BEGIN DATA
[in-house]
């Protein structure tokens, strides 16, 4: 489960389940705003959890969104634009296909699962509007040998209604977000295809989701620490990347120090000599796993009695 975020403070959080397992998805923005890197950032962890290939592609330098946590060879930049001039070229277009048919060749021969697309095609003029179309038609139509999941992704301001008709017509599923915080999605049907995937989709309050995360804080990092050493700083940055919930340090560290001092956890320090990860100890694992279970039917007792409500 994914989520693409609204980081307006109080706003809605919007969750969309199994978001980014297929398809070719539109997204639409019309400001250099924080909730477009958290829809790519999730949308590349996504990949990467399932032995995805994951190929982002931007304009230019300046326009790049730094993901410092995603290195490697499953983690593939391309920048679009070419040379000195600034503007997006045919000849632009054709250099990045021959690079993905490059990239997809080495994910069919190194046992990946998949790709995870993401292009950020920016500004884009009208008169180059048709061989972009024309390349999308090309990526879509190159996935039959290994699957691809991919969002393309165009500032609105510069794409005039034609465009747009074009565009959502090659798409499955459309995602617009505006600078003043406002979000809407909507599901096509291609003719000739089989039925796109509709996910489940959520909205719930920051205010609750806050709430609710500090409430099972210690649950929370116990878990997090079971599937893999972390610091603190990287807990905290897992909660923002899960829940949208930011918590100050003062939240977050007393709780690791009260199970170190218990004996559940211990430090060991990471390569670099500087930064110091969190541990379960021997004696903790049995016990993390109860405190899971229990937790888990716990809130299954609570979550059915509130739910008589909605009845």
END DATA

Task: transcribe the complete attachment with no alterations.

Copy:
[in-house]
């Protein structure tokens, strides 16, 4: 489960389940705003959890969104634009296909699962509007040998209604977000295809989701620490990347120090000599796993009695 975020403070959080397992998805923005890197950032962890290939592609330098946590060879930049001039070229277009048919060749021969697309095609003029179309038609139509999941992704301001008709017509599923915080999605049907995937989709309050995360804080990092050493700083940055919930340090560290001092956890320090990860100890694992279970039917007792409500 994914989520693409609204980081307006109080706003809605919007969750969309199994978001980014297929398809070719539109997204639409019309400001250099924080909730477009958290829809790519999730949308590349996504990949990467399932032995995805994951190929982002931007304009230019300046326009790049730094993901410092995603290195490697499953983690593939391309920048679009070419040379000195600034503007997006045919000849632009054709250099990045021959690079993905490059990239997809080495994910069919190194046992990946998949790709995870993401292009950020920016500004884009009208008169180059048709061989972009024309390349999308090309990526879509190159996935039959290994699957691809991919969002393309165009500032609105510069794409005039034609465009747009074009565009959502090659798409499955459309995602617009505006600078003043406002979000809407909507599901096509291609003719000739089989039925796109509709996910489940959520909205719930920051205010609750806050709430609710500090409430099972210690649950929370116990878990997090079971599937893999972390610091603190990287807990905290897992909660923002899960829940949208930011918590100050003062939240977050007393709780690791009260199970170190218990004996559940211990430090060991990471390569670099500087930064110091969190541990379960021997004696903790049995016990993390109860405190899971229990937790888990716990809130299954609570979550059915509130739910008589909605009845």